My husband and I have celebrated New Year’s Eve from home every since we met (maybe that’s because I was pregnant by our first New Year’s together, but that’s another story). We like to sit back in our cozy den and make fun of the obnoxious party-goers out in the street with their loud, hedonistic, battle cries and over-priced cover-charges--they’re the amateurs, we say, as we slip into bed before the ball even drops. The next day, while the green-faced, hung-over crowd scrambles for their greasy breakfasts around town, we’re bushy-tailed, sober, and ready for the day. Ha ha, suckers!
If you have a family, New Year’s Eve is not at the top of the holiday list. To my knowledge, there’s not a better place to ring in the New Year than in your living-room. Just because your not grappling for your cosmo at the bar, pressed up against some wreaking frat boy, doesn’t mean you can’t have a good time with the kids. We’re no Puritans, we’ll have our bottle of vino or champagne, toast in the New Year with the kids and their sparkling juice, then call it a night. Check out some of these rituals from near and far to inspire your family on this New Year’s Eve.
Make Party Hats
-- My brother-in-law and his daughter have made party hats every since she was little and have the photos to prove it. Use rolled up news paper, ribbons, paint, glitter, pipe-cleaners, dried beans, or pasta to make completely ridiculous party hats. Keep a photo log of each years’ hats and remember them like ghosts of New Years past.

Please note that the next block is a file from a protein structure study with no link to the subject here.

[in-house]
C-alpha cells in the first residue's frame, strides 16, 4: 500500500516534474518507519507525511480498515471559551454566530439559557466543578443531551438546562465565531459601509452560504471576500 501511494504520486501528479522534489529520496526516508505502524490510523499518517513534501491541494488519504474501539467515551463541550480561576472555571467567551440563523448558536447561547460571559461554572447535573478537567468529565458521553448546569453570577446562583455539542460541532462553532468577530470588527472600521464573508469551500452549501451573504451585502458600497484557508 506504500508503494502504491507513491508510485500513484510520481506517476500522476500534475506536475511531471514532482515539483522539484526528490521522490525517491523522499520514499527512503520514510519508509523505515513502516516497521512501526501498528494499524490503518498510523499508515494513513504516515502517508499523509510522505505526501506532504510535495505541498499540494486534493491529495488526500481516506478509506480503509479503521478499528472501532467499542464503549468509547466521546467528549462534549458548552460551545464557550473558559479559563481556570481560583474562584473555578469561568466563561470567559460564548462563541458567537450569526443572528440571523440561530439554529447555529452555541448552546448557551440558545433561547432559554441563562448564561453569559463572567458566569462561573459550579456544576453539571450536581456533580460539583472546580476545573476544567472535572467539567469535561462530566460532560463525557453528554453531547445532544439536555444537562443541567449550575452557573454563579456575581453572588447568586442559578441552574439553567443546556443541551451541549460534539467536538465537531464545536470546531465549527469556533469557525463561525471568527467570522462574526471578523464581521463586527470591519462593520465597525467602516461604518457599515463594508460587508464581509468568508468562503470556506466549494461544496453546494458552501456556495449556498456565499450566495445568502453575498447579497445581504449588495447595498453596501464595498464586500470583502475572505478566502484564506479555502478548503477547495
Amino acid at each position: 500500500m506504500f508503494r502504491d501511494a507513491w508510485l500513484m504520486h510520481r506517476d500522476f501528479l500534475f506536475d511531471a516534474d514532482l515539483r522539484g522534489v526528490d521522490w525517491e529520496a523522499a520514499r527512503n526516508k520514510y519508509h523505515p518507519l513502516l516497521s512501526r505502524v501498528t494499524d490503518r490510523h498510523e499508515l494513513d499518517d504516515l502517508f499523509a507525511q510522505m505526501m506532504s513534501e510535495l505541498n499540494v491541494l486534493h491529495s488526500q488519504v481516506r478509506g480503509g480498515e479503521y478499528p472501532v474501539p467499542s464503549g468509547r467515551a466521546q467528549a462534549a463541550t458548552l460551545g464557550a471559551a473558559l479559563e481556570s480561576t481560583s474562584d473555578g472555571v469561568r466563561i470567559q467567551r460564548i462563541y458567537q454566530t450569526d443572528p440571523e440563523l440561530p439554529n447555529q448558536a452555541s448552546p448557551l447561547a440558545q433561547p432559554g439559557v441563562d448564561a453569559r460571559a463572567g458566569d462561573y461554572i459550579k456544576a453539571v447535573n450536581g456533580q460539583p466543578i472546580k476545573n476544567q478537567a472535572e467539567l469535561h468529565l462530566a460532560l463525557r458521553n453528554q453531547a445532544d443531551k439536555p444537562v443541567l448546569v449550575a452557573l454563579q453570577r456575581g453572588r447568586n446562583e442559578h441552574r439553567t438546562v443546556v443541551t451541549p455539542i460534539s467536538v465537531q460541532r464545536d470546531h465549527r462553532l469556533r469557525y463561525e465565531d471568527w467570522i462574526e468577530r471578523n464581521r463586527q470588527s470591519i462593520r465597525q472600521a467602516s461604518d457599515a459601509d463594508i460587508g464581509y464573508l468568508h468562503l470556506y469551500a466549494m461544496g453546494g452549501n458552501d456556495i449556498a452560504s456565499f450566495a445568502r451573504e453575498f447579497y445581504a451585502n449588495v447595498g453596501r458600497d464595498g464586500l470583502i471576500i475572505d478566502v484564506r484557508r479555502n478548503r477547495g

Ready with Red
-- In China, families welcome the New Year with the color red, which symbolizes good luck. Deck the family in red from head to toe, add red food coloring to your family meal, or make an obnoxious red desert, use red napkins and light red candles. Make paper dragons and order Chinese carry-out to make it even more festive!
Black-eyed Pea Party
-- Yeah, I know, kids don’t like them, but the southern tradition states these legumes bring good luck into the New Year. Make it a party by not only serving them, but playing The Black-Eyed Peas and having a dance party.
12 at 12
-- In Spain, the tradition is to eat 12 grapes at the stroke of midnight (never earlier or it doesn’t work) for good luck in the upcoming year. Create your own version by eating 8 of something at 8 if you don’t stay up late...if you’re willing to chance it.
Japanese New Year
-- In Japan, the tradition is to serve soba noodles on New Year’s and the longer the noodle you slurp at once, the longer your life will be. Add sushi, saki, miso soup, and edamame and the whole family will be happy.
-- You’ve gotta have them. Traditionally, noise makers on New Years are used to scare away bad luck and spirits to welcome in a clean and positive new era. Use pots, pans, musical instruments and make a clamor on the front porch for a minute or two.
-- According to many articles on happiness, looking at old photos creates a sense of peace and well-being. Flip through old photos from the past year, laugh about experiences you finally can laugh about, and create a sharing time with your kids about what they appreciated in the past year. Set goals for the next year and light a candle to symbolize them coming to fruition.